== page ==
Curating Your Own Christmas, coping when it is a challenge
Christmas. The most wonderful time of the year
Well, not for everyone.
Some of us aren’t able to be with our families because of rifts, arguments, estrangement or distance (both geographical and emotional). Some have been abused in the family, some of us have been excluded. Some of us need to be apart from our families at this time of year to prioritise our own wellbeing and mental health. Some of us don’t feel safe.
Some families won’t have us as we are because we’re LGBTQ+, so we choose not to go at all. Some families have rejected us for many and various reasons.
Some of us don’t have a family to be with. Some of us are bereaved, or childless, widowed or separated, or single when we don’t want to be.
Some of us have experienced trauma or loss at Christmas.
There are many reasons why Christmas is most definitely not the most wonderful time of the year, but actually one of the worst.
We are at the mercy of others’ expectations or demands, relentless advertisements that paint a picture of a perfect, unattainable Christmas, demands to spend more and more money we may not have and the weight of our family histories. We don’t want to disappoint others or step out of the well-worn tracks we have walked in for so many years, even if they don’t work for us any more, or they never have. We experience the often excoriating pain of being at a Christmas that’s not ours and takes no account of our feelings or needs.
So what can we do to curate our own Christmas, one that works for us, one we might even enjoy? To, as one definition of ‘curate’ said, ‘select, organize, and look after’ our own Christmas?
Begin with a blank canvas
What if there were no rules, no expectations, what if Christmas could be whatever we wanted?
Begin at the beginning
What history do we have of Christmas, what has worked for us, and what, most definitely, has not? As an exercise, you could try writing down these memories or ideas on post it notes or small pieces of paper. Review them, look at them, think about them. Take out what doesn’t serve you, keep what does. Alter what needs to be altered. Imagine throwing them up in the air and see what lands. In the end, you may decide to choose something that works better for someone else than you, but the difference is, you have thought about it and chosen it, it has not chosen you and dragged you, kicking, crying, screaming, in its wake.
Begin with our feelings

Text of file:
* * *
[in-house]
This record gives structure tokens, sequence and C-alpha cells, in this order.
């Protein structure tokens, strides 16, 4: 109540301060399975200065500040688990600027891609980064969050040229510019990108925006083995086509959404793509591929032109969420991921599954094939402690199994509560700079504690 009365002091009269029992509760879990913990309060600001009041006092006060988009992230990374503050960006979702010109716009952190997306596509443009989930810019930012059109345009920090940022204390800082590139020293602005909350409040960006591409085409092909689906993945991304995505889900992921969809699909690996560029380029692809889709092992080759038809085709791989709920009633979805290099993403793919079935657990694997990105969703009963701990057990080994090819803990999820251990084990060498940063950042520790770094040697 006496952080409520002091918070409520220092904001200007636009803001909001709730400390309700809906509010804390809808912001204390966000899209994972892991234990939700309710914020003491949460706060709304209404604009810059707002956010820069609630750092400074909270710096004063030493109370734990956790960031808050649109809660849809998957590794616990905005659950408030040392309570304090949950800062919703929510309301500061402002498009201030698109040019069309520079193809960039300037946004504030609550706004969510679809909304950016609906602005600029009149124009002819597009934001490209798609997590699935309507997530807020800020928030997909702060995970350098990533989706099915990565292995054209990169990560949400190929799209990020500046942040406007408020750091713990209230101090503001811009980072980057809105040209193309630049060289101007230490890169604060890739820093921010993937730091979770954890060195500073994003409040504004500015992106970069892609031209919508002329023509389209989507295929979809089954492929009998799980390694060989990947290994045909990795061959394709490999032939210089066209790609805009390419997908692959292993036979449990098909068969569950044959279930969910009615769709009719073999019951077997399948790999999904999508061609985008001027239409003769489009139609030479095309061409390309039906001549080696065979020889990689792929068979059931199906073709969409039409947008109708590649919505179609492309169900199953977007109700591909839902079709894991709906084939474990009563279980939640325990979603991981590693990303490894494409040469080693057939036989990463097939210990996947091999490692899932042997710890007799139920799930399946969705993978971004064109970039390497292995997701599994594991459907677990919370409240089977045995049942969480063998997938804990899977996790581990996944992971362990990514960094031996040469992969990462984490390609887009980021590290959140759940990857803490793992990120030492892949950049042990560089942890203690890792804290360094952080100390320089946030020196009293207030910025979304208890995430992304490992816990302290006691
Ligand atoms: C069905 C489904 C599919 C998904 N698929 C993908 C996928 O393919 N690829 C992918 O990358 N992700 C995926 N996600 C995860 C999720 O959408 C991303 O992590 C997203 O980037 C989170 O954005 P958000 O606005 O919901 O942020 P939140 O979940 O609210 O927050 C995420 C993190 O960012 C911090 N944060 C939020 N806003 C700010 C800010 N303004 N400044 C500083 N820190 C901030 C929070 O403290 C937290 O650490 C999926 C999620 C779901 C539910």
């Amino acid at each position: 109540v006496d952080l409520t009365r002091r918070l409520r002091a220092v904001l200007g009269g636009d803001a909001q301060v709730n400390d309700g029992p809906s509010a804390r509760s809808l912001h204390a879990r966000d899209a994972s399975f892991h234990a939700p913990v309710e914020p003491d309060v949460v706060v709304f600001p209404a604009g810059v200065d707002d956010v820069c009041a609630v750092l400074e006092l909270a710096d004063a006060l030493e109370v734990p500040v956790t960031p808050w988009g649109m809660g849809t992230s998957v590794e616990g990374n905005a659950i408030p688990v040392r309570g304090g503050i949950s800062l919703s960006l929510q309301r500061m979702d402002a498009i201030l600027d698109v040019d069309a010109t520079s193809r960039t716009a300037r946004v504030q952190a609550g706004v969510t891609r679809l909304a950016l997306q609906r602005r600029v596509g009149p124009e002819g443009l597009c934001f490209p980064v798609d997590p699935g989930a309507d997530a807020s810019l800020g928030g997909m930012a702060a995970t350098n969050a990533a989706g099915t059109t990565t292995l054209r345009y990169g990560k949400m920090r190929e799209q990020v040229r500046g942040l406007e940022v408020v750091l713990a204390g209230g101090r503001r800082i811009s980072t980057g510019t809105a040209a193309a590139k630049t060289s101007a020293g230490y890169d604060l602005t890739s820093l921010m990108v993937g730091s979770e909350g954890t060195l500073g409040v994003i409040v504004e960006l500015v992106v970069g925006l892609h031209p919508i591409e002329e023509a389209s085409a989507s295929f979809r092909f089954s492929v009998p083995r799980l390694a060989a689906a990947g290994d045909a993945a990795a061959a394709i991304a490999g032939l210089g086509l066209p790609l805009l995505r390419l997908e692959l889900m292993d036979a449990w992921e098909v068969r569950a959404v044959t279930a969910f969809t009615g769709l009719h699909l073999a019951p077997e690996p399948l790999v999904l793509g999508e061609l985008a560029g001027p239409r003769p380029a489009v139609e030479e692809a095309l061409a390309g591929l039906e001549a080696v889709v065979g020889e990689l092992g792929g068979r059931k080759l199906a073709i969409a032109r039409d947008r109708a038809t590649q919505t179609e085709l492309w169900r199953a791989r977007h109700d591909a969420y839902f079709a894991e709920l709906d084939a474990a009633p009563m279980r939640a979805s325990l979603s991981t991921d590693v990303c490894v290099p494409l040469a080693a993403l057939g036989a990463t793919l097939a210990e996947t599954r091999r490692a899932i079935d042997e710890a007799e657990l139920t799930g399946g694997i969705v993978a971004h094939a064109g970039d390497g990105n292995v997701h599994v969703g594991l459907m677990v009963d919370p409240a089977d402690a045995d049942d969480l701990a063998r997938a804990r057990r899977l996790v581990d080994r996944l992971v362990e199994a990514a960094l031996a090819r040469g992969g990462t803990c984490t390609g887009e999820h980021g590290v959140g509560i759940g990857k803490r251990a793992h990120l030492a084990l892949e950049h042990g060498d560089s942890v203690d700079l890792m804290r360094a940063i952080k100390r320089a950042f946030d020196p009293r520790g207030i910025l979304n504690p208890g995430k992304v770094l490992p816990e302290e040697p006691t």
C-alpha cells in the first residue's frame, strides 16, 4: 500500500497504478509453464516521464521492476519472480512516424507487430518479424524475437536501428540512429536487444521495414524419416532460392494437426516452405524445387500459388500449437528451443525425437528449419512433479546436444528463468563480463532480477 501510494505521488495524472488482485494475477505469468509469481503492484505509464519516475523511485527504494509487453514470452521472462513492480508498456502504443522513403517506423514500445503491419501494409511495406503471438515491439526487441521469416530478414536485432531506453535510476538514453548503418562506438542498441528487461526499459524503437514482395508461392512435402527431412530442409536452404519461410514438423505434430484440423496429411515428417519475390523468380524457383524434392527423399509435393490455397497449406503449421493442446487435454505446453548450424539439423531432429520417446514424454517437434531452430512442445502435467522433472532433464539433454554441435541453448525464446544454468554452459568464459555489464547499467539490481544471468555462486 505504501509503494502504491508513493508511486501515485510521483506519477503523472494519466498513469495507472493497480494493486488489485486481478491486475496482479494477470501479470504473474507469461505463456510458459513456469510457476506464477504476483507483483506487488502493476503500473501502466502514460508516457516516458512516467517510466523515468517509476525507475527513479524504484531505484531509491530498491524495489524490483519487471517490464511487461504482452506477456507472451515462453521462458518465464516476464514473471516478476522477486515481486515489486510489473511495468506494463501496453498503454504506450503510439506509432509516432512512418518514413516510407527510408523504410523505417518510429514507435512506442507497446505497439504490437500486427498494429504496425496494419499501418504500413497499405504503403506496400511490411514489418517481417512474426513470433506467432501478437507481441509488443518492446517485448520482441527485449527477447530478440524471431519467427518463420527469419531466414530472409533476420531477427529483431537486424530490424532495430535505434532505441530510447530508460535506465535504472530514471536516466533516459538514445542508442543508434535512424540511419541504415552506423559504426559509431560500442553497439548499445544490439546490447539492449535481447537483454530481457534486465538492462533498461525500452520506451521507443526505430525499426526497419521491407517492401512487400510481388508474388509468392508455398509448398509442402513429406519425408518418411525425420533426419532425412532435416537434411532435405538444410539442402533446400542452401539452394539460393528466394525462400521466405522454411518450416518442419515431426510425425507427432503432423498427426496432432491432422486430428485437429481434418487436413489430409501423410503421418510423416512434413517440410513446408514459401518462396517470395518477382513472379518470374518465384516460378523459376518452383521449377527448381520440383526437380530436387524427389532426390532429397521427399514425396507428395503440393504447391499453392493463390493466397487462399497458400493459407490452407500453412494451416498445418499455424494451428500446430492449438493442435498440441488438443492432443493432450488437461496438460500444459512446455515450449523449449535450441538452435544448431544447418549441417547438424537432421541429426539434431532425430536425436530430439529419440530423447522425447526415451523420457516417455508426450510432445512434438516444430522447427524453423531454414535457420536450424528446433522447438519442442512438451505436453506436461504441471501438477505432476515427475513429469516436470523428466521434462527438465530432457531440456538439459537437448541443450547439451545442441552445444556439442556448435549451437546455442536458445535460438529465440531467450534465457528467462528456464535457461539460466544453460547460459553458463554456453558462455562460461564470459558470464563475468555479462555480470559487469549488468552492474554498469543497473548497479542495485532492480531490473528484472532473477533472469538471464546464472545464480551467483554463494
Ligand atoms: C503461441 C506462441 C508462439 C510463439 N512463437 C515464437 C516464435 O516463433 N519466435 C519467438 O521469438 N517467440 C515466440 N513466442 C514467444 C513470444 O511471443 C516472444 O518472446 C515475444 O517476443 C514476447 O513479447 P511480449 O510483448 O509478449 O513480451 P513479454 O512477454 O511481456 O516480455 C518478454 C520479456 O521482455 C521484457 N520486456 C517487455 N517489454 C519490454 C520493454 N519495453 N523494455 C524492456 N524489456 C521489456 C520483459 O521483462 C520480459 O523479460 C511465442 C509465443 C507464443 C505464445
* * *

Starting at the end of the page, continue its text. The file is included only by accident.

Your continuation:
whatever they are. They might be painful, we might need support. But you may also be excited, cautiously optimistic, relieved, or some other feeling that is completely different. Begin with thinking about how you would like to feel on Christmas Day, in the run up to it, and afterwards. What might be enjoyable for you, relaxing, do-able?
Begin with people
Are you going to be alone or with others? This might be OK, or not OK. It may be great to be alone and suit yourself all day, or it might be deeply challenging, upsetting, worrying or lonely. Take your feelings about this as your starting point.
If you want to be alone, and it is going to be impossible, can you build in some time to be by yourself, doing what you want to do, making that a priority?
If you are terrified at the thought of being alone, can you tell someone that’s how you feel? Tell anyone, someone you know, a telephone helpline, a librarian, a GP or practice nurse, an online forum or message board, a counsellor or therapist, a colleague. Not because you want an invitation, but because it’s amazing what people know that might be going on in your local community or in an online community on Christmas Day. Places that need volunteers, places that need guests, places that open up to welcome anyone with any kind of need.
Begin with kindness
Is there someone who might be offended or upset if you do or don’t do what you always do (or is that someone you)? If it is a friend or family member, be honest, lay your thoughts and feelings out in front of them. ‘I’ve been thinking, I want to do Christmas differently this year, but I’m not sure how. I’d like it to be…and I am not so keen on…., what do you think?’ Brene Brown wrote in October 2018, ‘Clear is Kind. Unclear is Unkind.’. Begin with clearness for yourself, and then be clear with others. Let them see your thought process, your feelings and needs and where these have come from, if you feel safe to do so.
Christmas, the most wonderful time of the year
If we remove the pressure that that phrase can bring, then maybe, Christmas really could be happy, could be happy in a way that celebrates and makes possible whatever happiness means for us.